“My employer monitors my e-mail and internetusage at work and tracks my location through the GPS feature of my cell phone. I receive work-related text messages or voice mails almost everyday of the week and often after normal scheduled work hours. These messages are often seekinginformation or making comments that could easilyhave waited until the next business day. I am frustrated that I always seem connected to work with little private time to pursue my own interests. What advice could you give me on how to managethe job stress of working in a technologically connected work environment? Is there any way Ican capture some private time without making it appear to my employer that I’m not motivated to constantly improve my job performance? Also, under what conditions does my employer have to pay me overtime for such work?”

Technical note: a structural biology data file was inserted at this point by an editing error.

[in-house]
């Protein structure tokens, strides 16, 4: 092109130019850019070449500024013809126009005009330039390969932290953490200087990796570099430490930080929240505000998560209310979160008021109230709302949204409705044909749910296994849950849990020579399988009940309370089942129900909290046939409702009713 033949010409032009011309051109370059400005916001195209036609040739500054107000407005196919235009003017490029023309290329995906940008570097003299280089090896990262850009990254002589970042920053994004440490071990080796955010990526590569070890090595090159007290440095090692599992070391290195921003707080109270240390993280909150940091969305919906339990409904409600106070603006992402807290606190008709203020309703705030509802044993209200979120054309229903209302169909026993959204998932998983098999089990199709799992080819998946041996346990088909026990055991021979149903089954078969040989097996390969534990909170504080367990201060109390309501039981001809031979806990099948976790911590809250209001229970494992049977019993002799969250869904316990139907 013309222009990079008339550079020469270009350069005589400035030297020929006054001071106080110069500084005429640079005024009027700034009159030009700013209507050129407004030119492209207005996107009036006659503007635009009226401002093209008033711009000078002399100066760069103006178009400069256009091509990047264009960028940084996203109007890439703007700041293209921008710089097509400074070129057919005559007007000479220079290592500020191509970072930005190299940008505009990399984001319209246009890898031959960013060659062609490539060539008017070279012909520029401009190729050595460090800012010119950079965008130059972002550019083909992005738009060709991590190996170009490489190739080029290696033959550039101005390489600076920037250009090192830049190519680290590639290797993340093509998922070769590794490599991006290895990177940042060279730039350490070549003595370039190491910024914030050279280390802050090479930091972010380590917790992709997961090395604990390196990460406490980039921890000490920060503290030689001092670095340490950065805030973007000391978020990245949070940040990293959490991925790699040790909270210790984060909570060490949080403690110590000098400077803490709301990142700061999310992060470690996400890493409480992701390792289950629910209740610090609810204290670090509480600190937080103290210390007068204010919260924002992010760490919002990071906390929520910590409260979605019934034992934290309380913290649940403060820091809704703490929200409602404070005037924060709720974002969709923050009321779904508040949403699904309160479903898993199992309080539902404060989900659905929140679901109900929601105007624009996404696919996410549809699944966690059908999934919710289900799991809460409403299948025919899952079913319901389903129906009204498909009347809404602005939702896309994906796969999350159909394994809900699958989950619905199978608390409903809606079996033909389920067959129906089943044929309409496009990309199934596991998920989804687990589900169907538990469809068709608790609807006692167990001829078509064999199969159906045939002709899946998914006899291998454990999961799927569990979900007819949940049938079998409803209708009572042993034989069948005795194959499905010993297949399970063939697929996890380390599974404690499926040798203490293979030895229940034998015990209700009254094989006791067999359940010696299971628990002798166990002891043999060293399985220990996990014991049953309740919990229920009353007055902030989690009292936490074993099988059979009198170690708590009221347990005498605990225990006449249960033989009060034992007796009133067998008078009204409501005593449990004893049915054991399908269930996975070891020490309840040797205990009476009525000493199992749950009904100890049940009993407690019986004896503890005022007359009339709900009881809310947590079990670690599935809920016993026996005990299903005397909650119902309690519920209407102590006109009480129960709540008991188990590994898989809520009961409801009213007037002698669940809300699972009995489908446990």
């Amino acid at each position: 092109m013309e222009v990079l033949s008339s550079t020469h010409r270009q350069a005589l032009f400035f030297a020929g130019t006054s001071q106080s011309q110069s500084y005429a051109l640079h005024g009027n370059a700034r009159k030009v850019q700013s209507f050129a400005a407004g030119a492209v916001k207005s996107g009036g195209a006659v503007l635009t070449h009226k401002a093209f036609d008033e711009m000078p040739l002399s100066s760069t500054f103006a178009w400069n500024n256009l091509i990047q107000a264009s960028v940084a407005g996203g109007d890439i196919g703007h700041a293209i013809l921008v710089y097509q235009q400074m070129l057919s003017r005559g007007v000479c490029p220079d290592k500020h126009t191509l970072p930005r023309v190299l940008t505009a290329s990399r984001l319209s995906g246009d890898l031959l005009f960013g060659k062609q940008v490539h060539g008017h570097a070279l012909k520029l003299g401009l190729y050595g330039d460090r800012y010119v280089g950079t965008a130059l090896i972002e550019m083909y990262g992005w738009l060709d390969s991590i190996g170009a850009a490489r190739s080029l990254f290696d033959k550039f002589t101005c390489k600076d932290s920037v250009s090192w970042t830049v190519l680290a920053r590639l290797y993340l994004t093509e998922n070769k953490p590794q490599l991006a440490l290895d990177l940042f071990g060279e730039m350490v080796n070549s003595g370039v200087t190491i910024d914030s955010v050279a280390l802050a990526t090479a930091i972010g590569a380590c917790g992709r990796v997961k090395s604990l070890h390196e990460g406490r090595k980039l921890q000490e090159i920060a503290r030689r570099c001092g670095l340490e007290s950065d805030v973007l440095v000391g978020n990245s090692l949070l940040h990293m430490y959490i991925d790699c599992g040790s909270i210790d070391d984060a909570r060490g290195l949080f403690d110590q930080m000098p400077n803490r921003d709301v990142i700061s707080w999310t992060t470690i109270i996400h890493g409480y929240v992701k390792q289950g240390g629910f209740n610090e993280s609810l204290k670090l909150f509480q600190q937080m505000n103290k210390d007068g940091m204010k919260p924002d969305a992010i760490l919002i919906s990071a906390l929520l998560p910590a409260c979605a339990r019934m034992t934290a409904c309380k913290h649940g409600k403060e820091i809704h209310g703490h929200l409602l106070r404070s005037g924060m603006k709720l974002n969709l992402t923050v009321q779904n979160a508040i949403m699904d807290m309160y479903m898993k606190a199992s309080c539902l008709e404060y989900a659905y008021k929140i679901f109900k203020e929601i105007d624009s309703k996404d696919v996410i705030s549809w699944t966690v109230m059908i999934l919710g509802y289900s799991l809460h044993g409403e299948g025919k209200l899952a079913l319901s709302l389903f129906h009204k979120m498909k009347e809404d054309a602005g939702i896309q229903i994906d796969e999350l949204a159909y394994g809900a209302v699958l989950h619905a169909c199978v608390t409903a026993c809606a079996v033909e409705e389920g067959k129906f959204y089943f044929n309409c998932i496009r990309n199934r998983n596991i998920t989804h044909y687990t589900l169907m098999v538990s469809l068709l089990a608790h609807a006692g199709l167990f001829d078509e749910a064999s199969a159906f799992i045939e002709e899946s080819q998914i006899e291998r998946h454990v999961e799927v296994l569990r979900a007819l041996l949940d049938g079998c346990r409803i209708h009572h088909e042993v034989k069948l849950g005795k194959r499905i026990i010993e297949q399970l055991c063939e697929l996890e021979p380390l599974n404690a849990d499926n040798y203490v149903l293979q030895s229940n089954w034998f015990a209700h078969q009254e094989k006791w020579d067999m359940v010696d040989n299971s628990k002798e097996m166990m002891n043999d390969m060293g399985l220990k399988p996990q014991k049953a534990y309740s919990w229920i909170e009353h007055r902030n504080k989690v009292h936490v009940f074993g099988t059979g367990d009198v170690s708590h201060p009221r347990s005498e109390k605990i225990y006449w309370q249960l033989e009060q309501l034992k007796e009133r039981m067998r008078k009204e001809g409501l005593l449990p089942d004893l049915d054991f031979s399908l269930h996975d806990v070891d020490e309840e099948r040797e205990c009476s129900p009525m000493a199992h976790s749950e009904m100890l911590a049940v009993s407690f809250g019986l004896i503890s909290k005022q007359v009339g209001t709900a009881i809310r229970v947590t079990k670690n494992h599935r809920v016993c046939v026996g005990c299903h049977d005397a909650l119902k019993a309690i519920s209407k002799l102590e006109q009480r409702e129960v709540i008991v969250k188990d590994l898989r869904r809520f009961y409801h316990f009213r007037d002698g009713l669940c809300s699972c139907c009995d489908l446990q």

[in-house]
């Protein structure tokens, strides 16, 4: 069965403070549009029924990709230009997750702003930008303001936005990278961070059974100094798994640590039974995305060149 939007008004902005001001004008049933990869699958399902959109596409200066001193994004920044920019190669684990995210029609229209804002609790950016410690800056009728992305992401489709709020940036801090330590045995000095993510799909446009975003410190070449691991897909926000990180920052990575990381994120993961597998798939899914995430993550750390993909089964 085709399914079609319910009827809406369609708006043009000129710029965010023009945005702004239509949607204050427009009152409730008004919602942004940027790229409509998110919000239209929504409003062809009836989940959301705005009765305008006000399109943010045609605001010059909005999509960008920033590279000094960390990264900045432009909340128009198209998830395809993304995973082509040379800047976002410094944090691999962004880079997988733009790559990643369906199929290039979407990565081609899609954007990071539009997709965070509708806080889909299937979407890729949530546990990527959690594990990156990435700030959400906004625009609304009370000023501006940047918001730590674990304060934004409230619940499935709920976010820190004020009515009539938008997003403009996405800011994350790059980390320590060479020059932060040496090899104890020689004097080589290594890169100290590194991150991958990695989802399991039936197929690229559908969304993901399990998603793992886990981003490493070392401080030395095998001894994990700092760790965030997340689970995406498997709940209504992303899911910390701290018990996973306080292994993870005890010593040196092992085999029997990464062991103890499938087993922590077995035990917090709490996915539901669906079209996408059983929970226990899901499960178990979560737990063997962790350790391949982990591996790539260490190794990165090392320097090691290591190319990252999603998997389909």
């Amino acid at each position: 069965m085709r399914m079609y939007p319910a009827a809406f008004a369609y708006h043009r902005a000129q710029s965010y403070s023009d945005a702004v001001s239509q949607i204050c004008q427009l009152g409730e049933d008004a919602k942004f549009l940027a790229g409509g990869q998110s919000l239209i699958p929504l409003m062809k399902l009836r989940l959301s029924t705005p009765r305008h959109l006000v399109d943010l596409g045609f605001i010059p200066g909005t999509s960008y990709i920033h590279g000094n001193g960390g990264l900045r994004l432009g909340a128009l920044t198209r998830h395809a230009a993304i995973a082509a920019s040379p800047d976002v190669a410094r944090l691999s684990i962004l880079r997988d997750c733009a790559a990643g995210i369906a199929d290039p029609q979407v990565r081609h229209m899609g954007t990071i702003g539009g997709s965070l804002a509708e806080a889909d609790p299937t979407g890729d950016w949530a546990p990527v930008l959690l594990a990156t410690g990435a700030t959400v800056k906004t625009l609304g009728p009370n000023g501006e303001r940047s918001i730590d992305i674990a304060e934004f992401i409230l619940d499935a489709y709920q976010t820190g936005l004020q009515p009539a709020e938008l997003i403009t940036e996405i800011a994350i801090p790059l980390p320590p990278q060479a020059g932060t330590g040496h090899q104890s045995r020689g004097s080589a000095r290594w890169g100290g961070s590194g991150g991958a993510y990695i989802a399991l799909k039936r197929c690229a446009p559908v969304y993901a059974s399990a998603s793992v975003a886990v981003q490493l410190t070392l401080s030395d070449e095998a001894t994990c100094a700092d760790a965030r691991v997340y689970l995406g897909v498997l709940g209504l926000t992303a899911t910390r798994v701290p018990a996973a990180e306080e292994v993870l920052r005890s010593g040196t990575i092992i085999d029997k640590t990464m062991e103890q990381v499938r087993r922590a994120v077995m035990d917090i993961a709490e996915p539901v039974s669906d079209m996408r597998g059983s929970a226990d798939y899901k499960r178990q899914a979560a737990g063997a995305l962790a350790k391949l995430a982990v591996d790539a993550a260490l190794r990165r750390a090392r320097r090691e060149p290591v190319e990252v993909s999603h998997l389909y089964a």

Think of a public organization with which you are familiar. Explain how it differs from a private company in terms of the following:
a .Nature of its service.
b. Relationship between its budget and collective bargaining processes.
c. Bargaining structure and decision-making processes.
d. Negotiable issues and bargaining tactics.
e. The right to strike.
Explain the contract bar doctrine. How would it influence the negotiation of the first labor agreement?
Are current legal remedies for bad faith bargaining adequate to promote compliance with the LMRA’s goal of good faith bargaining? Why or why not? What recommendations would you suggest for improving compliance with the goal of promoting good faith bargaining?
Which type of pension plan would you prefer to be covered under (i.e., defined benefit, defined contribution, or cash balance) and why, if you were an employee? An employer?
How did World War II and the National War Labor Board greatly expand the use of arbitration?
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